Between 1513 and 1559, the king of Spain chartered several major expeditions to Florida, most of which were failed attempts. After hearing about the final mission’s misadventure in present-day Pensacola, King Philip II decided not to attempt any further colonization…that was until Philip II heard about the French Protestants’ (the Huguenots) success with Fort Caroline in modern-day Jacksonville. In response, the Spanish king decided to drive them out by sending Menendez and his team across the Atlantic Ocean in 1565. Once they arrived in an area near St. Augustine, Menendez and his men had the opportunity to overrun the French fort and proceeded to kill most of its male inhabitants. Several days later, St. Augustine was founded and is now known as the oldest continuously settled city in America. Today, St. Augustine is known for its beautiful scenery and colorful background. Some of the best things to do include visiting the local lighthouse, tasting ports and wines at the San Sebastian winery, or even trying out the craft balsamic and olive oil as you walk through the historic town center. No matter what you decide to do, you will not be disappointed.
In my most recent trip to Florida, I had the pleasure of visiting this quaint town, and although I only had 8 hours to spend here it was truly a gratifying experience that satisfied the traveller within. The first stop I made was at the Columbia Restaurant known for its traditional Spanish cuisine and cultural atmosphere. Inside you will even find a gift shop, complete with recipe books, ceramic plates, and spices. While I was here, I decided to try the Paella Española, which is a classically Spanish dish made with Valencian rice accompanied by fresh seafood. I strongly recommend this to anyone, even those who rarely eat fish. Another suggestion I would make is to pair your meal with one of their mojitos that is made with sugar cane and a generous amount of mint…truly refreshing. Next on my list of stops was Relámpago Coffee Lab, a name that means lightning bolt in spanish. This local roaster focuses on small batch coffee and offers a variety of drinks including pour-overs and nitro cold brew…stay tuned for an upcoming post on this small town hangout.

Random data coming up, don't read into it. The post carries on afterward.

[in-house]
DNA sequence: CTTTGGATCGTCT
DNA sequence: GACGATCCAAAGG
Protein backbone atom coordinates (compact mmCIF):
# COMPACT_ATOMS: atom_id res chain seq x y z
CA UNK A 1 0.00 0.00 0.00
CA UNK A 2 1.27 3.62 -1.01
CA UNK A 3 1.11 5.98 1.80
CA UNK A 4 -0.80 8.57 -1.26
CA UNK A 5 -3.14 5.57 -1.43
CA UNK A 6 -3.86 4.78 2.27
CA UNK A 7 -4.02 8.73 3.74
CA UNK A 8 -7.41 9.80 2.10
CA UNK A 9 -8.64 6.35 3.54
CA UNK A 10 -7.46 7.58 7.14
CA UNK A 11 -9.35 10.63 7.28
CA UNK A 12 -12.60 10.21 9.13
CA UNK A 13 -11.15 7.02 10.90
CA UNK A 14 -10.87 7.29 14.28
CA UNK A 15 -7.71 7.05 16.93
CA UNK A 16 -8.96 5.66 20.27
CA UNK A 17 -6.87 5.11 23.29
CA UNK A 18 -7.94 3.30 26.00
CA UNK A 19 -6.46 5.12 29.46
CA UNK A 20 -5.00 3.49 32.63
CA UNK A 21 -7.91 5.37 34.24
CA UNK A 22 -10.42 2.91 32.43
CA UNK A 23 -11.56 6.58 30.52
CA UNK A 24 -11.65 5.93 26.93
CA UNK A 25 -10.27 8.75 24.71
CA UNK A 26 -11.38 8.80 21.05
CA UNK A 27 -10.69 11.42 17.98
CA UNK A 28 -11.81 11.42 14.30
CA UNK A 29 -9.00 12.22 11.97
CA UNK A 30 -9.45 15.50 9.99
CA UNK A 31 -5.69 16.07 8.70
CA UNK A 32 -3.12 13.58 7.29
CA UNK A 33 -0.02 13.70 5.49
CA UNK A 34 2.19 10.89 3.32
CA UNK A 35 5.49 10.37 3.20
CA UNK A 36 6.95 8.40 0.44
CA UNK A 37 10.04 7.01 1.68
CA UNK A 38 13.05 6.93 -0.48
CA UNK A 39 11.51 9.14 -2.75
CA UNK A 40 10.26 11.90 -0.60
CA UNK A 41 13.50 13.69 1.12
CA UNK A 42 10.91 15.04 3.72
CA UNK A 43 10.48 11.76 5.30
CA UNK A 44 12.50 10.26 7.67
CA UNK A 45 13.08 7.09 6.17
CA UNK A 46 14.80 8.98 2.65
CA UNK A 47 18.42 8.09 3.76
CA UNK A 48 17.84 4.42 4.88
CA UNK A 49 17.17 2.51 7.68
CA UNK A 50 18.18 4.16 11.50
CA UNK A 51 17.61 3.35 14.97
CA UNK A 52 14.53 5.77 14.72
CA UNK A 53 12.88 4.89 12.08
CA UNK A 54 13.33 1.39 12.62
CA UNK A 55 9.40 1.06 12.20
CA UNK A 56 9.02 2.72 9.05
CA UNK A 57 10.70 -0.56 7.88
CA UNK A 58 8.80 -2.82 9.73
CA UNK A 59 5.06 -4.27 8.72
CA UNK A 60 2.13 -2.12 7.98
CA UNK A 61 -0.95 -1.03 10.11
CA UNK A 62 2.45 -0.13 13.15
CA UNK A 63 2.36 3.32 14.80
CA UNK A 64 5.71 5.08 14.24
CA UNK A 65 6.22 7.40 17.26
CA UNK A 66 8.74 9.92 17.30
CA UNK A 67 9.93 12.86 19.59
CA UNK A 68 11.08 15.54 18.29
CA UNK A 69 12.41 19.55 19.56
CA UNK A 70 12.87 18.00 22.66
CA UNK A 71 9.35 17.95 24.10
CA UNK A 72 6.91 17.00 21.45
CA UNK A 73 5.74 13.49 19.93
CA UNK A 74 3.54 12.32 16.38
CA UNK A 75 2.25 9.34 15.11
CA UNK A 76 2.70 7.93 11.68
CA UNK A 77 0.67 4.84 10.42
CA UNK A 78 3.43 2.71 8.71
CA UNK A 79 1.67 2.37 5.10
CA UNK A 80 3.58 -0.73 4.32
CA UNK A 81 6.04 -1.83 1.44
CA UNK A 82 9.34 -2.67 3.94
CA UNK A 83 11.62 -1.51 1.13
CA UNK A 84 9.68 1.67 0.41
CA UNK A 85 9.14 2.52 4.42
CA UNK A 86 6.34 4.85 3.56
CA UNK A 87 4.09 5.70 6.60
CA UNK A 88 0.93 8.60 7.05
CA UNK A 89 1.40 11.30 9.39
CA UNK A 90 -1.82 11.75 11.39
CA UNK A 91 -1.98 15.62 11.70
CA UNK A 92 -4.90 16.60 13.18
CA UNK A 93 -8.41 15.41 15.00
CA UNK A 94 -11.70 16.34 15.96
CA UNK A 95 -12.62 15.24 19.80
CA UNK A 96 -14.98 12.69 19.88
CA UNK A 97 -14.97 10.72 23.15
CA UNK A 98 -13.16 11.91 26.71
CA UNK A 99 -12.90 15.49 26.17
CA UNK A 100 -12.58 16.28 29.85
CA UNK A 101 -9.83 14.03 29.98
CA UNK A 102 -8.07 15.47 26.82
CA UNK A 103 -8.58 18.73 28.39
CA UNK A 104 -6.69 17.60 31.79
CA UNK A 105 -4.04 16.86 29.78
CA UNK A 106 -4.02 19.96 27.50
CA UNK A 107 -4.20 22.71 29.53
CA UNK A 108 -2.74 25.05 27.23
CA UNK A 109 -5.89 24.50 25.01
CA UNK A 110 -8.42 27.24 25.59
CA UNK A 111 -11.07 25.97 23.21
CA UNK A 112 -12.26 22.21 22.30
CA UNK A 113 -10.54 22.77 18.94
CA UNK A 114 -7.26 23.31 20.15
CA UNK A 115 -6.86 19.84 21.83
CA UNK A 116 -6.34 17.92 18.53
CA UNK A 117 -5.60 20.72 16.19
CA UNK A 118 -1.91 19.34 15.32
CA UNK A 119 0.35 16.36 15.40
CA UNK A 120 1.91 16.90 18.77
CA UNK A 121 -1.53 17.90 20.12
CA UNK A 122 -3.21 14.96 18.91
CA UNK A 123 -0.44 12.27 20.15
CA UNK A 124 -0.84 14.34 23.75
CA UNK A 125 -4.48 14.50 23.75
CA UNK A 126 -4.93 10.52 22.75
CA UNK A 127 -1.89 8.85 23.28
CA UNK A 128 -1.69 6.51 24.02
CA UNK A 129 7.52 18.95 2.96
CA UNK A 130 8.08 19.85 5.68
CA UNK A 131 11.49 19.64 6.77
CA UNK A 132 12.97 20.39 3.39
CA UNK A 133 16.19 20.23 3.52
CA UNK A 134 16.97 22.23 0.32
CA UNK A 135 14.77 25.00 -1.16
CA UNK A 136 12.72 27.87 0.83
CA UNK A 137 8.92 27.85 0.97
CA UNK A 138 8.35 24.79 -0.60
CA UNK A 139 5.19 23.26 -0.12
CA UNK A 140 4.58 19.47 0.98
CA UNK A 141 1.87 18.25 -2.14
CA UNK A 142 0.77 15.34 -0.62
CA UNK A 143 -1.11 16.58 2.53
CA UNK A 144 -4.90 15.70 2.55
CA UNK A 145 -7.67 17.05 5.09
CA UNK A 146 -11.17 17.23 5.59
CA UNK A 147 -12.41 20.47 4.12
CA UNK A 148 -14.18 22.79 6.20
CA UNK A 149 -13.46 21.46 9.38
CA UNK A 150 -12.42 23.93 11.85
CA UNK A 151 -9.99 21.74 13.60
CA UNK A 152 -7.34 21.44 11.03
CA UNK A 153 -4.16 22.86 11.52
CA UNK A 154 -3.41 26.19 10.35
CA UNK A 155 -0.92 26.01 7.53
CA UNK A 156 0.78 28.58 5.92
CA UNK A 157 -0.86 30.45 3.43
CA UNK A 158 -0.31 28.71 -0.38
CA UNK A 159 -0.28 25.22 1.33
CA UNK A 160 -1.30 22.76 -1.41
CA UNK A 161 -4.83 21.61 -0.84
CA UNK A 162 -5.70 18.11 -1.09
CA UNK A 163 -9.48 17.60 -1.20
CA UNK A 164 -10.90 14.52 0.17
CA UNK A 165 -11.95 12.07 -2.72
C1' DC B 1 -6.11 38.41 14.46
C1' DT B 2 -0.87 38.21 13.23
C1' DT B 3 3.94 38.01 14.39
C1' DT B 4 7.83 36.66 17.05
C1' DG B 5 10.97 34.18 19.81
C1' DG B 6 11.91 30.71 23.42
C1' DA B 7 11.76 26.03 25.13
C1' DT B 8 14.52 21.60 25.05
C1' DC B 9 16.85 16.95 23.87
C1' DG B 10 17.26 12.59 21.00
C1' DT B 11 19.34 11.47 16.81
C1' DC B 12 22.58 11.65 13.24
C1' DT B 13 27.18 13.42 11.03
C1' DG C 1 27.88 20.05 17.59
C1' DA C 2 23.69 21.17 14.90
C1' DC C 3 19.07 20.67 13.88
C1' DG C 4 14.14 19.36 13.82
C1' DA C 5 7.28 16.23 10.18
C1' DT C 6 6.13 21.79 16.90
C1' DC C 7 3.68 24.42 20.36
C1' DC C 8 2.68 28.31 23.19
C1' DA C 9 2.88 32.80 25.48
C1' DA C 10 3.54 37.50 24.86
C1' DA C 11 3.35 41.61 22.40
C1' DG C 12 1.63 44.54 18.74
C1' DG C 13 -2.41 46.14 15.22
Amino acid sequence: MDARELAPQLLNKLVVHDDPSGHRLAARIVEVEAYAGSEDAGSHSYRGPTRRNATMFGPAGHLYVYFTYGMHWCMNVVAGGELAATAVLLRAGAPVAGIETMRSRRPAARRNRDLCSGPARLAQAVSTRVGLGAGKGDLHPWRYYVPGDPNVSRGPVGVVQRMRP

After refueling with caffeine, I headed off to the town’s winery called San Sebastian, which was started in1996 and continues to be a family-run corporation. Within their grounds is over 18,000 square feet of land that is matched with a storage facility capable of holding 40,000 gallons of wine. There is so much to say about this place, but the most important thing you need to know is that it offers a free tour and wine tasting to any of its visitors. As any rational person would, the next thing I set out to find the town’s best known chocolatier- Whetstone Chocolates. This small business was created by Henry and Esther Whetstone, lifelong residents of northeast Florida, who had a desire to share their homemade fudge recipe, and the joys of baking in the kitchen through their chocolate. Interestingly enough, Hershey chocolate and M&M Mars sought after this recipe in the early 1980s. My trip continued to get better as I finally met the climax of my trip, which took place at the St. Augustine Lighthouse and Maritime Museum. This was my first time seeing a lighthouse in person! In order to get to the top, you
must pay a small fee and climb roughly 200 steps on a spiral staircase, but don’t worry, there are small areas to take a break if you need to catch your breath. If you are going to make this trip, I would recommend going about 45 minutes before sunset (if the season allows) and watching the daylight slowly disappear from the horizon…an excellent opportunity for family photos!
St. Augustine is one of Florida’s finest treasures, but it is often overlooked. I hope that the next time you visit you will take some time to visit this city and soak in the rich history that still lives in this city today. Please stay tuned for more things to do in the upcoming weeks’ posts.